World Bulletin/News Desk
Grieving relatives of the victims of Sunday's violent confrontations between security forces and anti-coup demonstrators accompanied the bodies of slain loved ones to their final resting places in several Egyptian cities on Monday.
Others, however, still awaited official permission to bury their slain relatives, killed on the same day that Egypt marked the 40th anniversary of its 1973 military victory over Israel.
Around 53 people were killed and 271 injured in the Sunday's clashes, according to the Egyptian Health Ministry.
While the ministry has so far refrained from disclosing victims' identities, eyewitnesses say all of them were pro-democracy demonstrators.
In the canal province of Ismailia, a large crowd of local residents took the bodies of two slain demonstrators to local cemeteries for burial.
The two were killed by police gunfire in Cairo's Ramses Square during Sunday's confrontations with security forces.
The funeral procession in the two villages in which the victims were buried turned into a mass protest against Egyptian army chief Gen. Abdel-Fattah al-Sisi.
Mourners chanted anti-Sisi slogans and accused the army and police of killing their loved ones who had merely been exercising their right to peaceful protest.
In Beni Sueif in central Egypt, meanwhile, thousands gathered outside a local hospital until hospital officials had granted official permission to bury a young local girl killed in a pro-democracy rally.
A video depicting the killing of Rofayda Mahmoud Youssef, a pharmacology student, has since gone viral on online social media.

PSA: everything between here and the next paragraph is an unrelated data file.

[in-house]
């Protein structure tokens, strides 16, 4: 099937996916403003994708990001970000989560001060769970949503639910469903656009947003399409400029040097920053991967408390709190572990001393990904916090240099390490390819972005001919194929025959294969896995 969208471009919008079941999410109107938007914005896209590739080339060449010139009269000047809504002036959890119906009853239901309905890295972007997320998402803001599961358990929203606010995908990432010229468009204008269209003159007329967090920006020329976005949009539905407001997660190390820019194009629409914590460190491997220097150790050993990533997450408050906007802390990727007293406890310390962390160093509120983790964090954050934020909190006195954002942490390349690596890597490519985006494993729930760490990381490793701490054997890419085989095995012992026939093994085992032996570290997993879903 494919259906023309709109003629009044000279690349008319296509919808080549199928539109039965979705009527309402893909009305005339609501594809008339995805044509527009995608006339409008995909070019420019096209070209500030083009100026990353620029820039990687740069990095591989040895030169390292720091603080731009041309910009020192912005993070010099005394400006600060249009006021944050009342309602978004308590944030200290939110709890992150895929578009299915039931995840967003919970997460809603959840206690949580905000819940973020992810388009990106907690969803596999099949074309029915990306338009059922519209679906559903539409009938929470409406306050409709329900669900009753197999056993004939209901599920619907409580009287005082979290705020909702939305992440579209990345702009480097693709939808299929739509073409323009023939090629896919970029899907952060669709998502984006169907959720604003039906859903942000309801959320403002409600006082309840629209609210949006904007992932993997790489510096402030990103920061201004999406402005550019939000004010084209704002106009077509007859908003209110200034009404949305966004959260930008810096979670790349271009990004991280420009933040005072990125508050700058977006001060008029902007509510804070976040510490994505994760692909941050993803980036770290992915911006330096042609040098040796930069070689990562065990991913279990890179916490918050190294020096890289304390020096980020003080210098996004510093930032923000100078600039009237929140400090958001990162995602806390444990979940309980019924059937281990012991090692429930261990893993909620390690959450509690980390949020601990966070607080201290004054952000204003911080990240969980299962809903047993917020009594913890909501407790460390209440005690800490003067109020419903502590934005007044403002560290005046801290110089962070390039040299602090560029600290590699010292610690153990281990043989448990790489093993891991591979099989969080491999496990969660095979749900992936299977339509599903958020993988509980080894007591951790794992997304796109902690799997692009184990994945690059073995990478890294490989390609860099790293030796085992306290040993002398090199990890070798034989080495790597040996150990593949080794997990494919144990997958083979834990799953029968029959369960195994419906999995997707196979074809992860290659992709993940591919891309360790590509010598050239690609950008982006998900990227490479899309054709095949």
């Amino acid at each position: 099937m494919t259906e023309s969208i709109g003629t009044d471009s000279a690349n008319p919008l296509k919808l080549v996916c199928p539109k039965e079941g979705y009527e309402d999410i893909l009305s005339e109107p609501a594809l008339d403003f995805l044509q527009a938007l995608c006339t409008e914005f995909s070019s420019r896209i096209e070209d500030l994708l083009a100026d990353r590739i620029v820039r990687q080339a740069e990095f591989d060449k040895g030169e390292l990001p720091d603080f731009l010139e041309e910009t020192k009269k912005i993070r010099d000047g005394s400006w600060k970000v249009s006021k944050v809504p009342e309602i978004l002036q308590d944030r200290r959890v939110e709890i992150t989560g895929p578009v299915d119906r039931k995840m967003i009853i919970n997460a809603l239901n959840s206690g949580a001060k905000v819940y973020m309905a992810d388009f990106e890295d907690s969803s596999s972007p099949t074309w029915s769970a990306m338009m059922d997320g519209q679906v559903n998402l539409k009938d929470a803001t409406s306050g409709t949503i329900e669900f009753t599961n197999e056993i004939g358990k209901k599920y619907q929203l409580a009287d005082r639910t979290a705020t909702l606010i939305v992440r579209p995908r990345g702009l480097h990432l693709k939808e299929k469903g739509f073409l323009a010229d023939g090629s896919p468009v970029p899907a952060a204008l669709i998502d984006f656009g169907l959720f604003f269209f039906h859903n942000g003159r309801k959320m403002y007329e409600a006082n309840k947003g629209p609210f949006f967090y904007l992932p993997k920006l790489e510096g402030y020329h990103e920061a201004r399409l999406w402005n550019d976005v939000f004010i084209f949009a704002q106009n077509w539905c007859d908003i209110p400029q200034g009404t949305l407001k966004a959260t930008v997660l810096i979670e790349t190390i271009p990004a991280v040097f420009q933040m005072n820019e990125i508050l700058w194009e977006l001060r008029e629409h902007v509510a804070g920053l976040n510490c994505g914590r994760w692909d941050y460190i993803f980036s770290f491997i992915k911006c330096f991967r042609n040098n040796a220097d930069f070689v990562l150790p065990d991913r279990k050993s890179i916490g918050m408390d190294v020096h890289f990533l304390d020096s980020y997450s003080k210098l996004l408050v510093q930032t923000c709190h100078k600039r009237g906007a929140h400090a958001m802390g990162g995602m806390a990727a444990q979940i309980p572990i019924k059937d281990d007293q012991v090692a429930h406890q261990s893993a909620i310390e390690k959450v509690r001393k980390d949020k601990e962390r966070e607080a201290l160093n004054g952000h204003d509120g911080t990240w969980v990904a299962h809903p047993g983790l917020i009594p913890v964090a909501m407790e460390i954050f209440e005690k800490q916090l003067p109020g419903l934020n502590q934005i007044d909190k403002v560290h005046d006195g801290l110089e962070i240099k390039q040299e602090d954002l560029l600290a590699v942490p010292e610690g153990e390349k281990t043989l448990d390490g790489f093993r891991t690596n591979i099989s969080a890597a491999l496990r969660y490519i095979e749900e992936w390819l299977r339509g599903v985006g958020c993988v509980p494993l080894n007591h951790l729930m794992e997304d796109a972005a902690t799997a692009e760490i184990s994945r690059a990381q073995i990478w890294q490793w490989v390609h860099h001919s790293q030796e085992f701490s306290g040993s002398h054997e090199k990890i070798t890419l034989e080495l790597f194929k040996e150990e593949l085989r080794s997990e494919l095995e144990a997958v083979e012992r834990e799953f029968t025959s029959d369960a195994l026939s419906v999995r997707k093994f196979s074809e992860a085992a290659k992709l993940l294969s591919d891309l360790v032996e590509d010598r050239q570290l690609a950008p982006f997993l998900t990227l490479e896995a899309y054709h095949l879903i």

While the video does not reveal the source of the bullet that killed her, it does show her falling to the ground and being carried away by fellow protesters before breathing her last.
Hundreds of Beni Sueif University students on Monday took part in a protest to demand investigations into the death of their colleague, urging the university president to take steps to uncover those responsible for Youssef's killing.
In the Nile Delta province of Menoufiya, hundreds also took part in a funeral procession for a local resident also killed in Ramses Square.
"Oh, lying media, Ahmed Shawki wasn't a terrorist," mourners chanted, referring to the victim who had been an engineering student.
Elsewhere in the same province, families accompanied the body of an 18-year-old man who was shot in the head in Ramses Square to his final resting place.
In the capital, meanwhile, hundreds of mourning Egyptians converged on Cairo's main Zeinhom Morgue in hopes of obtaining official permission to bury relatives slain in Sunday's clashes.
The National Alliance for the Defense of Legitimacy, which calls for the reinstatement of ousted President Mohamed Morsi, has accused the army of killing up to 50 pro-democracy demonstrators across the country on Sunday.Last Mod: 07 Ekim 2013, 17:51